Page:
My parents’ lives reduced to trash for the landfill and then 4 checks as detailed by their will—the final material, financial, and legal remnants of two lives lived until they died followed by the state mandating another year before their deaths could be officially over.

Death takes a lifetime, and then a year.

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The final check I received was a bit more than I had expected. I now contemplate what to do with the money, in some ways wondering what last ways I could make gestures that would please my parents if they could witness the scattering of their lives like my mom’s ashes we spread at Myrtle Beach.

Those dollars and her ashes, in fact, haunt me as I weigh them against two people’s lives and their living bodies. The balance is disturbingly out of kilter.

My mom just an oddly dense box of ashes. My parents’ entire lives just 4 checks spread among checking accounts as so much electronic data.

It all feels very heavy. It all numbs me with the unbearable lightness of being.

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Several years ago, when I came to my university, first-year students were assigned a common book to read over the summer before entering college. Once the selection was Blood Done Sign My Name by Timothy B. Tyson.

While several colleagues gushed over the memoir, I found myself mostly irritated, at the gushing itself but also the book. My problem was grounded in not finding anything remarkable about Tyson’s experiences because it was a South I knew first-hand and lives I found familiar.

But it was also a collection of experiences I was still trying to move beyond—if not understand and reconcile with my current self in some way.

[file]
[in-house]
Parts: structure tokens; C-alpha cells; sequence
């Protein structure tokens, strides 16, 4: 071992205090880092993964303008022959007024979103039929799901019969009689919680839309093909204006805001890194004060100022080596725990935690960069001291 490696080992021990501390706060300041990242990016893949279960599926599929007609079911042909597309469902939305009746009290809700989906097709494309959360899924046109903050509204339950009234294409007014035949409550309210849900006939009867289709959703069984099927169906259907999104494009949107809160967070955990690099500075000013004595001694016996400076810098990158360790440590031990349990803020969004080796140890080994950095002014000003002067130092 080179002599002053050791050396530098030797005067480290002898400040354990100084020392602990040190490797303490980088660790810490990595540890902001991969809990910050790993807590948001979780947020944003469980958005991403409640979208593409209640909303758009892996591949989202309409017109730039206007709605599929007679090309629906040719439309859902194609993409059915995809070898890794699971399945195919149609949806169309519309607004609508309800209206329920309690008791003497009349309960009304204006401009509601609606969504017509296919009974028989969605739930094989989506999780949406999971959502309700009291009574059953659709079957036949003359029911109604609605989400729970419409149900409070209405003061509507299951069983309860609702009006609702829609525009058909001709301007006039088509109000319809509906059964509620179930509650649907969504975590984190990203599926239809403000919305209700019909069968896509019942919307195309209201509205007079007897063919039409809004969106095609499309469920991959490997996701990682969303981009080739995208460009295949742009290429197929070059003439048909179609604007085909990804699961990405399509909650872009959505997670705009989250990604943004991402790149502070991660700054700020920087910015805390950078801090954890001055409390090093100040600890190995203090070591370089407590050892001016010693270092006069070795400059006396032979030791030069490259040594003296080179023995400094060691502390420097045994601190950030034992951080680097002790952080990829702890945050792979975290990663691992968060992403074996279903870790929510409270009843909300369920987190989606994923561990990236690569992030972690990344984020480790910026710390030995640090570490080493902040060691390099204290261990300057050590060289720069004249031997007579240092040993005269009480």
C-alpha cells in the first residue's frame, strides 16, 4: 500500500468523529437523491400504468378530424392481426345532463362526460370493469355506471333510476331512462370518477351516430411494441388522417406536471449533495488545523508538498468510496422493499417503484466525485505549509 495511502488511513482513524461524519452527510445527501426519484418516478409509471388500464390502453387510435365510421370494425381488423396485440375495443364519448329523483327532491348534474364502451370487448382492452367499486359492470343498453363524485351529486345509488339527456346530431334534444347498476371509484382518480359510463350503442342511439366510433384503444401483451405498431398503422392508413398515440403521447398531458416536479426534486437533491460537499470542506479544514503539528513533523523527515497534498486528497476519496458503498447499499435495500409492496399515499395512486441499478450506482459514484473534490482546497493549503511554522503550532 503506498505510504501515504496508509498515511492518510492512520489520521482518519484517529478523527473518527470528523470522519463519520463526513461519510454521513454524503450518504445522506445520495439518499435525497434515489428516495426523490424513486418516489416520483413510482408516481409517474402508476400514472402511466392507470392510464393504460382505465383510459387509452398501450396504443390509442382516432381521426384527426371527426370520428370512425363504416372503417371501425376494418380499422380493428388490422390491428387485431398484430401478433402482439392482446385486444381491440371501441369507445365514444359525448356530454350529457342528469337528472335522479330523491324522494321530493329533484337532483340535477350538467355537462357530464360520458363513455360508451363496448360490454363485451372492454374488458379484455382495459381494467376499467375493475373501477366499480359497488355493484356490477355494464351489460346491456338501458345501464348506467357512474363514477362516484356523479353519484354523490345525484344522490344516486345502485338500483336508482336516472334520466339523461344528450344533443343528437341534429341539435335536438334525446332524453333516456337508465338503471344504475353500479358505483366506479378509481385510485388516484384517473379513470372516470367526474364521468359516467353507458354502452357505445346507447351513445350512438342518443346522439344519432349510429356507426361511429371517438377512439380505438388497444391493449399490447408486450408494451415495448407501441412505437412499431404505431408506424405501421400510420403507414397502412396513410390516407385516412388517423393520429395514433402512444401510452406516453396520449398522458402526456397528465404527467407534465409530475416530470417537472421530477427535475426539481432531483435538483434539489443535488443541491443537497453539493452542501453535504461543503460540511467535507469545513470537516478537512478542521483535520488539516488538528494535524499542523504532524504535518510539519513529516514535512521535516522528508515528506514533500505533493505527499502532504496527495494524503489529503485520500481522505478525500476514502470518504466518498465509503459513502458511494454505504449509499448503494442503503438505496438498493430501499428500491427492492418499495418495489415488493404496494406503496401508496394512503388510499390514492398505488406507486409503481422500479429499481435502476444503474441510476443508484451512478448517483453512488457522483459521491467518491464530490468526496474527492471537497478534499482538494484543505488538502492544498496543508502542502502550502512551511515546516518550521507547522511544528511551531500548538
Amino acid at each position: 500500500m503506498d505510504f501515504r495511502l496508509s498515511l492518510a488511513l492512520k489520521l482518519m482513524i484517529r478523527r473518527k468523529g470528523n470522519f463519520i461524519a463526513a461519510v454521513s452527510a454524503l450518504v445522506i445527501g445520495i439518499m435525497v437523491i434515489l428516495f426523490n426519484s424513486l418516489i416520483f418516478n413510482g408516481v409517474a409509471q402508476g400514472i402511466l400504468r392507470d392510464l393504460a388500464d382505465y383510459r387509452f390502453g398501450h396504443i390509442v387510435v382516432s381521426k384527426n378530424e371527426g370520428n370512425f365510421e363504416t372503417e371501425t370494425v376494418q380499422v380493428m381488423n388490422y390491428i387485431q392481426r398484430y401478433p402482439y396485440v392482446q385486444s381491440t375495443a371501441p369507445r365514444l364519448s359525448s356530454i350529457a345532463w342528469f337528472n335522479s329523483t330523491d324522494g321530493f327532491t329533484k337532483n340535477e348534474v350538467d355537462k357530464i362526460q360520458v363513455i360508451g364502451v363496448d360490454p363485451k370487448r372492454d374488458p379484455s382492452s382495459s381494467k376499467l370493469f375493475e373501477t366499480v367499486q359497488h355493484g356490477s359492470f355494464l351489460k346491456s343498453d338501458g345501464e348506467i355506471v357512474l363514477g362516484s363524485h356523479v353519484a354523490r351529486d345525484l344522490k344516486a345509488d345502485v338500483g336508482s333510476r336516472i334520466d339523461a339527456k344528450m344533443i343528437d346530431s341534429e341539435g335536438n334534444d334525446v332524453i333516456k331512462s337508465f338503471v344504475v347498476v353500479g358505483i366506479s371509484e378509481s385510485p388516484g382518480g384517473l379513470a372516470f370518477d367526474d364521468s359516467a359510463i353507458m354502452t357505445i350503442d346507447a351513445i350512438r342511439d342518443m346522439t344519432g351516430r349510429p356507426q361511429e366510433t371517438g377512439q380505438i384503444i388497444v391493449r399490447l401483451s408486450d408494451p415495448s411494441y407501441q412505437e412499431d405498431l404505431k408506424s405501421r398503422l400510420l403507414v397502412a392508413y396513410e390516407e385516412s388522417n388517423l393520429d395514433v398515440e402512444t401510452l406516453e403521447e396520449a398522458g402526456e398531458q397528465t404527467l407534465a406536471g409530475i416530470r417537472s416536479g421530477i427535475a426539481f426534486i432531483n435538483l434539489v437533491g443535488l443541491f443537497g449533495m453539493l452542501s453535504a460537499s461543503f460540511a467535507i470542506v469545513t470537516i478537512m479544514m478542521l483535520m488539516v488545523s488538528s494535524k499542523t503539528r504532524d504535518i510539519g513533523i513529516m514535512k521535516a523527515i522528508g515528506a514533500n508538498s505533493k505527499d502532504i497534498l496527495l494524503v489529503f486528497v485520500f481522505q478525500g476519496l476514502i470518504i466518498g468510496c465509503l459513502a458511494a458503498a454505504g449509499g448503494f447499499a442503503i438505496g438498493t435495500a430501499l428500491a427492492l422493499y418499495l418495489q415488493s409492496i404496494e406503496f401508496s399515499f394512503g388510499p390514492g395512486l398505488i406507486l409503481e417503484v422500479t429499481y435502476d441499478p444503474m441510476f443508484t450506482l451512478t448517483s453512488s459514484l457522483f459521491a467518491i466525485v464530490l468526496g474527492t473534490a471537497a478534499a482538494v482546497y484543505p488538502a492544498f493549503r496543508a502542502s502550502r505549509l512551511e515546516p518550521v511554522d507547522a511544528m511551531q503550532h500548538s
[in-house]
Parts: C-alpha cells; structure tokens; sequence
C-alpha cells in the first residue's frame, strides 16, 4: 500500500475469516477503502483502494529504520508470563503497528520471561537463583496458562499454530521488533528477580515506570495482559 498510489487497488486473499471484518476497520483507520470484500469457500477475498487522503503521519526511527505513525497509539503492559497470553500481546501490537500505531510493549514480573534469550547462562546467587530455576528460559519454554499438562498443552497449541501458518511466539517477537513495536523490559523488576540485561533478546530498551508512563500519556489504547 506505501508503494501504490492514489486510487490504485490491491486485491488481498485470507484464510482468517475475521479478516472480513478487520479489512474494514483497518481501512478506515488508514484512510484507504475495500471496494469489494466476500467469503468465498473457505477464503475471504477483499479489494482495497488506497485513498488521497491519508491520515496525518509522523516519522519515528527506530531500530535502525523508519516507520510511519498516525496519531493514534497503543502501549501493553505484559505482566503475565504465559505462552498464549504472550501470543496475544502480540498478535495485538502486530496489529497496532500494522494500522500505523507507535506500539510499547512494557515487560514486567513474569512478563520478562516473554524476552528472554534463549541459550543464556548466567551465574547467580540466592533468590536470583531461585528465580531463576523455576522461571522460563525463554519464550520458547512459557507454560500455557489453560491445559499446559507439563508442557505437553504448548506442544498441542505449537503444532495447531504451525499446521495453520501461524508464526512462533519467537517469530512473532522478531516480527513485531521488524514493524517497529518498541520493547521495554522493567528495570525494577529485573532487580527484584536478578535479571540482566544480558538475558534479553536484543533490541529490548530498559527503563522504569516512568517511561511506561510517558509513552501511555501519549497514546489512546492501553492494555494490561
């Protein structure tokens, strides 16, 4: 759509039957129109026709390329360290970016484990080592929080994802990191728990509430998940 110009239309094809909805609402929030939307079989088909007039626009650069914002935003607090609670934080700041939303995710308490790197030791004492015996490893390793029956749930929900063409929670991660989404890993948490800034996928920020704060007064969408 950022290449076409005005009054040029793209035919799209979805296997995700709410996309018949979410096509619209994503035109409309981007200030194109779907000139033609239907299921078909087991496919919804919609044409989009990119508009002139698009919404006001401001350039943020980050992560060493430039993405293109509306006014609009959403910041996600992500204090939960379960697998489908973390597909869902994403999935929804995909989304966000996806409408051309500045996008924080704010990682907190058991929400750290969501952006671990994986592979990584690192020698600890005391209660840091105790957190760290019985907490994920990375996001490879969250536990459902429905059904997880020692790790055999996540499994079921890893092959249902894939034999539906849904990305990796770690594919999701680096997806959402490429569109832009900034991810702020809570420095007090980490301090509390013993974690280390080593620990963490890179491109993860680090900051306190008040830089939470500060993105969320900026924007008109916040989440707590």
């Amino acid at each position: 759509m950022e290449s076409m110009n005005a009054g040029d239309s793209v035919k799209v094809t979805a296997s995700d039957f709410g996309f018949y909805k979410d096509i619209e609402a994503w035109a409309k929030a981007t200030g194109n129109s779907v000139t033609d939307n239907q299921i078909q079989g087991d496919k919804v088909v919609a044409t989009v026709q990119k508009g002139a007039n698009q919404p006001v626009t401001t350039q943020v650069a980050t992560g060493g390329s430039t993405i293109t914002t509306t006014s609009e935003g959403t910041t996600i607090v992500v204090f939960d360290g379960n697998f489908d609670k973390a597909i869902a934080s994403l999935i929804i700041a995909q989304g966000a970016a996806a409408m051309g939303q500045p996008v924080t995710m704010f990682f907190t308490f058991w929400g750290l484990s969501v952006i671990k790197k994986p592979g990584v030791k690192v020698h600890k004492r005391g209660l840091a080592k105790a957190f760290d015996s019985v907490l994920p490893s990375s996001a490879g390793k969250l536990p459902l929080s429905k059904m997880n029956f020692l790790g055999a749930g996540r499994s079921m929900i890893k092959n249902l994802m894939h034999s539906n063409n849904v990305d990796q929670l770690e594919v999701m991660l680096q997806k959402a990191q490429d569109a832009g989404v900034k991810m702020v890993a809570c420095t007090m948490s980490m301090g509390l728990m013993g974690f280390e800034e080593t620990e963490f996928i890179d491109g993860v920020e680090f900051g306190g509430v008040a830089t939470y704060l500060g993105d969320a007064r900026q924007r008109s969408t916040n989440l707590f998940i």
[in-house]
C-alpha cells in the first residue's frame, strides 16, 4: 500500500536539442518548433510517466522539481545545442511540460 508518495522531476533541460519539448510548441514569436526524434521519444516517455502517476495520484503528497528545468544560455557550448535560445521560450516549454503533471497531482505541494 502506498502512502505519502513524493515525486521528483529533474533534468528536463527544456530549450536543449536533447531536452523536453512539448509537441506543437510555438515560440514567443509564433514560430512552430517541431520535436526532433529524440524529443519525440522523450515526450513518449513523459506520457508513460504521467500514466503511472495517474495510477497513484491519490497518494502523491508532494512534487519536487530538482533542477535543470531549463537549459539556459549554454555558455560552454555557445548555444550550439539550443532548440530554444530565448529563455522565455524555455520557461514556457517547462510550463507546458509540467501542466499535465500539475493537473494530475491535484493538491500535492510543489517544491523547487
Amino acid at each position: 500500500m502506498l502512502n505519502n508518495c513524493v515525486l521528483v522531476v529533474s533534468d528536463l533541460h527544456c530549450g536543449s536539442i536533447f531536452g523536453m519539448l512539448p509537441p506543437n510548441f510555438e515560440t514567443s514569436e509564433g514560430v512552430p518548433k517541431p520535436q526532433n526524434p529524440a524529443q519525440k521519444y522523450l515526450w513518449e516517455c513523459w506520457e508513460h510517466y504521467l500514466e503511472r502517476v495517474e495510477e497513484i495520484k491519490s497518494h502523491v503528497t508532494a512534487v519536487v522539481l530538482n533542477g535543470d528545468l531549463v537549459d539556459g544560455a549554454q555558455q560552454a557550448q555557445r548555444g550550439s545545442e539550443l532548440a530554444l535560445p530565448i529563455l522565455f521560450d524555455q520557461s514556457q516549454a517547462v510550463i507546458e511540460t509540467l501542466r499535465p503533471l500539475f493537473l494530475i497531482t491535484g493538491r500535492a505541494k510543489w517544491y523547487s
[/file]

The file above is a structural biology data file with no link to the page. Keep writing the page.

I have little patience with poor and working-class white-folk narratives. I am particularly critical of the Othering of rednecks from the South—like exotic zoo animals or museum displays.

It is not as though, I want to yell, that I used to be that redneck. I am that redneck.

I just have a doctorate. I am allowed to live my life in the mostly rarified air of academia. Unlike my father who could barely raise his arms because of his arthritic shoulders.

In fact, you could see my father’s life of manual labor in his giant gnarled hands and fingers, in the stooped, shuffling man sitting in a wheel chair the day he died beside my mother, him simply needing to go to the bathroom.

Writing about the most recent poor-white-folk memoir, J.D. Vance’s Hillbilly Elegy, Stanley Greenberg argues:

The book’s cascading errors begin with its failure to appreciate how exceptional Appalachian white history and culture actually are, and how dangerous it is to equate Vance’s hillbillies with today’s white working class. Yet that is the equation Vance makes at the very beginning of his memoir.

I think I have loathed Vance’s thinly masked conservative screed far more than Tyson’s romanticizing because I am a few years older and I have weathered the actual demise of the embodiments of my struggling—my parents who I have loved deeply while also having to recognize them for all their very troubling flaws.

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Things pass, like all humans.

Some times we feel things deeply, too much, and we let ourselves cry, or laugh, or even shout.

But the human machine cannot maintain that level of response to this world. It’s just too much to care all the time.